Transferring the Condominium Association from the Developer to the Homeowners
This week’s post is an amalgamation of two ideas – a client’s suggestion about a possible blog topic, and an idea I had after speaking with another client who is concerned about the transfer of management at her new association. If there is a topic you are interested in hearing about, please do not hesitate to let me know!
The Illinois Condominium Property Act requires developers to turn over control to condominium owners within sixty days after 75% of the condominium project is sold, or in the alternative, three years after the condominium declaration was recorded. When all parties are working together and the developer has kept proper documentation, turning over control to the homeowners is a clear-cut process.
First of all, upon at least three weeks’ notice to all homeowners, the developer has to call a meeting to start the election process for the first Homeowners’ Board. If the developer fails to do so, so long as at least twenty percent of the homeowners are in agreement and they provide notice to the developer, the homeowners can call the first meeting. Regardless of how the meeting is called, the developer may only continue to manage the association for a maximum of another thirty days after the first meeting. During that time, the homeowners should elect the first Board.
In the meantime, the developer should assemble all of the documents he will need to transfer to the new Homeowner’s Board. The developer should provide original copies (or certified copies, if originals are lost or unavailable) of the recorded Condominium Declaration and Bylaws, incorporation documents from the Secretary of State, Rules and Regulations (if any), Annual Reports, and contracts and leases affecting the condominium association. The developer should also prepare a list of all personal property owned by the association, if any, and describe where that personal property is located. If the association is involved in any litigation, governmental proceedings, or disputes with homeowners, full disclosure should be made to the new board. A copy of the association’s insurance policy should be included, as well as a copy of all tax bills available. And of course, the developer must provide a complete and thorough accounting of the association’s income and expenses during the time the developer or his agent was managing the condominium association. All of these documents must be provided to the new Board within sixty days of the new Board’s election.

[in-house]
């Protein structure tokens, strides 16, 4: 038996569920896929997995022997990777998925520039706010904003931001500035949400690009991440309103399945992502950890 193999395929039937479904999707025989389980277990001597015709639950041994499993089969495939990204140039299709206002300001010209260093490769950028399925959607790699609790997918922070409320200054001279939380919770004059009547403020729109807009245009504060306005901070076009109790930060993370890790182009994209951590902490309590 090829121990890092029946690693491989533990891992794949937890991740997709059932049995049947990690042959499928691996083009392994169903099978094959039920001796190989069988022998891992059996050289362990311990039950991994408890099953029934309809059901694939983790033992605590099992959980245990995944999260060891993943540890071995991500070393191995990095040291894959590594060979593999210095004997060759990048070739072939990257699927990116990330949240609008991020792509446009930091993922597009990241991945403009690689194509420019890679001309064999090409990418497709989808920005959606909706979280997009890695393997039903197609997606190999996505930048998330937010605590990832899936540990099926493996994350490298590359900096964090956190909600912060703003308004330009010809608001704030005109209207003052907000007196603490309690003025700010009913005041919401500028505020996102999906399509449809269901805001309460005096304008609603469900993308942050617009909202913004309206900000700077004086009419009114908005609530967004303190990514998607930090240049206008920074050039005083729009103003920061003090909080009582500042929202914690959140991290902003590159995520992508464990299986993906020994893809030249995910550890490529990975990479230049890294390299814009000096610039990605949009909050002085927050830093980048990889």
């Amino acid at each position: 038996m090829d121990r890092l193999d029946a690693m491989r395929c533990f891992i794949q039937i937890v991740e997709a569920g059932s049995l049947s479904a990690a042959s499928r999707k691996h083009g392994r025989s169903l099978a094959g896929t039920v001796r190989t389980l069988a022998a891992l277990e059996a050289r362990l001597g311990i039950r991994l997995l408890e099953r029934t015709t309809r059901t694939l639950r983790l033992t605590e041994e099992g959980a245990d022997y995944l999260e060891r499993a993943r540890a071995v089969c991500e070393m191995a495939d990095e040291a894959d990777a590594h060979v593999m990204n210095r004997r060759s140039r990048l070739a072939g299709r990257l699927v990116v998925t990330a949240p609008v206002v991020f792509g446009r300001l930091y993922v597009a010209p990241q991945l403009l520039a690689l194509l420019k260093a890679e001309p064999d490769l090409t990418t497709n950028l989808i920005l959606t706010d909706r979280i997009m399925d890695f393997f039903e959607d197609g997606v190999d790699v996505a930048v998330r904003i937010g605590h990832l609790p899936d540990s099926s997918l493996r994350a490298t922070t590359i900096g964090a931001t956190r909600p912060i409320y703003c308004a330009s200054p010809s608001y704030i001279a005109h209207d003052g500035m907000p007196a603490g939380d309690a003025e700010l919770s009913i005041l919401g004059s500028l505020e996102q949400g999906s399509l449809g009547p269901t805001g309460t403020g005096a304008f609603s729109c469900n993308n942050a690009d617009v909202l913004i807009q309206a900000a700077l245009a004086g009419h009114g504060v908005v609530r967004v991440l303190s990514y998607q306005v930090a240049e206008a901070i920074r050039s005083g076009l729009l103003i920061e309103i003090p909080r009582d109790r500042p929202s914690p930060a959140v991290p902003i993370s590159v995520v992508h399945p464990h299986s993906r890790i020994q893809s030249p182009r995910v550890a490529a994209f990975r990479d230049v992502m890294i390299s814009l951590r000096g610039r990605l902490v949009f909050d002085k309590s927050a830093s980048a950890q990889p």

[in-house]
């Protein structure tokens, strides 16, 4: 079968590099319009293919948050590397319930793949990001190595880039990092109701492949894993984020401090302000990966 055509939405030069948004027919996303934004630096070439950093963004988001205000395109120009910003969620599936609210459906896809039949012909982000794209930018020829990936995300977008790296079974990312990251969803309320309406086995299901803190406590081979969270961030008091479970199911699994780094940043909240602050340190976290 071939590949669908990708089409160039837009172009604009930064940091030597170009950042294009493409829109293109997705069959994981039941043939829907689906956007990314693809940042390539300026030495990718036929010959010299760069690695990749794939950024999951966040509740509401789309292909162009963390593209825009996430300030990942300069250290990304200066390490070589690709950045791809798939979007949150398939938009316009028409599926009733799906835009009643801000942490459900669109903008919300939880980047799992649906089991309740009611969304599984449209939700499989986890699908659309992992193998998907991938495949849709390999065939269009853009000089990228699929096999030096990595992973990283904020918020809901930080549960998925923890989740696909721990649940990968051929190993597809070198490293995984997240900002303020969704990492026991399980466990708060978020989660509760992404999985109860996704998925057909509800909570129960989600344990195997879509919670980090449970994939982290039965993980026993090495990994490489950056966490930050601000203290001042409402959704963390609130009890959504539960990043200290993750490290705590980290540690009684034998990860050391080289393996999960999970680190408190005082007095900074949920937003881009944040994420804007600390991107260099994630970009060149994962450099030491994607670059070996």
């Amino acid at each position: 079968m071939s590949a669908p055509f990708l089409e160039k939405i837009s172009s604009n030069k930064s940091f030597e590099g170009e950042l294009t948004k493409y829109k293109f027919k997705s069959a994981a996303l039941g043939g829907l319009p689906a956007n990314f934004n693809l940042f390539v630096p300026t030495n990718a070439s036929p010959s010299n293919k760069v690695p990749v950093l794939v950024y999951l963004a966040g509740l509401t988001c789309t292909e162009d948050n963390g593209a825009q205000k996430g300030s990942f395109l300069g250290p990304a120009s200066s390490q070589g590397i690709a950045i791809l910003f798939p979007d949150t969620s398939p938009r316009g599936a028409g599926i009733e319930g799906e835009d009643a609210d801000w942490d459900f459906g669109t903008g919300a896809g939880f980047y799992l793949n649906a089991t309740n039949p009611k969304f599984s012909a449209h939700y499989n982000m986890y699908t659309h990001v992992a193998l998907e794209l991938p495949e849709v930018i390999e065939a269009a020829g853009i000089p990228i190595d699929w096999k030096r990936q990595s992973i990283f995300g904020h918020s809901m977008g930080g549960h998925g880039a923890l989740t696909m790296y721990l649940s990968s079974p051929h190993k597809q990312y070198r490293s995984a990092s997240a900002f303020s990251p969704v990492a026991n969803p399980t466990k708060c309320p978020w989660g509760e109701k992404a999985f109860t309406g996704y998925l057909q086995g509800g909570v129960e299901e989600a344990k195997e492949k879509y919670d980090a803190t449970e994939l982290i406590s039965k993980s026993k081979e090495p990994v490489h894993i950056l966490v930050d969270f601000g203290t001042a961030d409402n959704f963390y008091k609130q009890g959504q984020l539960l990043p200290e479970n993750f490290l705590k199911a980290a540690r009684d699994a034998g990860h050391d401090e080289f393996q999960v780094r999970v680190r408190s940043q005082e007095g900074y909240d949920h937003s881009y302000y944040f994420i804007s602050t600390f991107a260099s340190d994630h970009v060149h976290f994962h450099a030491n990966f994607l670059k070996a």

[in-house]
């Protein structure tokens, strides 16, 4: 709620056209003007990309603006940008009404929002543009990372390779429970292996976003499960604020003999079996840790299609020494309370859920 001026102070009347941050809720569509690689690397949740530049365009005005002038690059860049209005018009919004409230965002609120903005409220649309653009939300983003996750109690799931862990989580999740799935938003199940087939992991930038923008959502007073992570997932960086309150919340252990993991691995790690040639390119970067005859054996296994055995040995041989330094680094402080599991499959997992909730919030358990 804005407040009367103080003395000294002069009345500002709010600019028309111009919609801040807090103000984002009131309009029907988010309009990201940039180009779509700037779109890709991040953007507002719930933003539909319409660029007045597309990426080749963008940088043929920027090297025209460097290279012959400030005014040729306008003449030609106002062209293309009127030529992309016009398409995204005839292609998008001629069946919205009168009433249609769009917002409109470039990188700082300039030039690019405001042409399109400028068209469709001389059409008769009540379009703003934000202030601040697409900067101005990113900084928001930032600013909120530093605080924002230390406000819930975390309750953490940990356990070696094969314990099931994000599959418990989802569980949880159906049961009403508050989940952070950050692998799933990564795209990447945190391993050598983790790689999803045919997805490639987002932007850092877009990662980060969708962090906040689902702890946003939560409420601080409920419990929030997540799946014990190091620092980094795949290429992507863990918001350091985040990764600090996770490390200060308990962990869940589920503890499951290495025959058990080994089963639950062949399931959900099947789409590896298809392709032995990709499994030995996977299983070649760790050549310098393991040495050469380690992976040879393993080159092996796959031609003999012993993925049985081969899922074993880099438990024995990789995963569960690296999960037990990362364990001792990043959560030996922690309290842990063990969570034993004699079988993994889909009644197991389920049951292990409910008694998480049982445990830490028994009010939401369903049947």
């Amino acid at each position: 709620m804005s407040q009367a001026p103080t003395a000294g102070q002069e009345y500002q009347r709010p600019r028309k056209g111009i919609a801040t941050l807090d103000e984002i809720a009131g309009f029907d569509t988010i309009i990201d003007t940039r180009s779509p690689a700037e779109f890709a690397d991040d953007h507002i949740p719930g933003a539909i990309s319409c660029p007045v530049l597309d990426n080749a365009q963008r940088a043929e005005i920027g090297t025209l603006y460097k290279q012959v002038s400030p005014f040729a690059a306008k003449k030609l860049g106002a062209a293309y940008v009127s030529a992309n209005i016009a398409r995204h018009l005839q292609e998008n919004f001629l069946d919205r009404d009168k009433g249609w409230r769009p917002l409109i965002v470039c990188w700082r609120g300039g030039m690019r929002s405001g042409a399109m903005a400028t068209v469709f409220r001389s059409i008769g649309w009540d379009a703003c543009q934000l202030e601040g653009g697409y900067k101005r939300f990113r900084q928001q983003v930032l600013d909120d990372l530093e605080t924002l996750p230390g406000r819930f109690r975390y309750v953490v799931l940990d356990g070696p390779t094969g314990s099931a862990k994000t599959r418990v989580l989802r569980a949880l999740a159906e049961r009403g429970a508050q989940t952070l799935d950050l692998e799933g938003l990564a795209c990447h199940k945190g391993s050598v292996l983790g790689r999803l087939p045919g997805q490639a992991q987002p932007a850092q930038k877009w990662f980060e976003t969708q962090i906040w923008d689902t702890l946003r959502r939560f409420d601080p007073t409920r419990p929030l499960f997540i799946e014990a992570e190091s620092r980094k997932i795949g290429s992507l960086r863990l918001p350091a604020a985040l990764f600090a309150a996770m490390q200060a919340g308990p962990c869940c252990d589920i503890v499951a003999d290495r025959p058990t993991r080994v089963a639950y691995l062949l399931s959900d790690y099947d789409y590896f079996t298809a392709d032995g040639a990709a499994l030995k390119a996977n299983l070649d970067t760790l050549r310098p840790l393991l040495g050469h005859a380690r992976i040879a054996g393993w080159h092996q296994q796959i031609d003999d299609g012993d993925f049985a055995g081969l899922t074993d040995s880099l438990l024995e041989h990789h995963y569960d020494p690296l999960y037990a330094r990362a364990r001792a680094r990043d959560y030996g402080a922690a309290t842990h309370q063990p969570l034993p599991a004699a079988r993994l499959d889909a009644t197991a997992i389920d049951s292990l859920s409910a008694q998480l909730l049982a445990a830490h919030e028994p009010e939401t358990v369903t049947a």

In order to manage the association, the developer may have contracted with a management company, scavenger service, snow plow service, landscapers, handymen, or other contractors. In fact, developers often hire their own affiliates to complete many of these jobs during the time the association is under developer control. Based on the rates and/or the quality of these services, the new Board may wish to cancel some of these services and hire its own contractors. Under Illinois law, the Board can cancel any of these contracts within six months of its election, so long as the contracts extend for at least two years after the date of election.
Once the new Board takes over, it has a fiduciary duty to the other homeowners at the association. Because operating a homeowners’ association is a significant and time-consuming responsibility, and because it sometimes causes discord between neighbors, many boards relinquish these duties to a management company. Other associations choose to avoid the expense of a management company and self-manage the property. Regardless of the method of management, good bookkeeping and thorough accounting is needed for all associations.
Lastly, when a developer turns over control to the Homeowner’s Board, he is not absolved of his contractual and warranty obligations. Homeowners who have outstanding punchlist items or are still within the warranty period should continue to contact the developer for these repairs.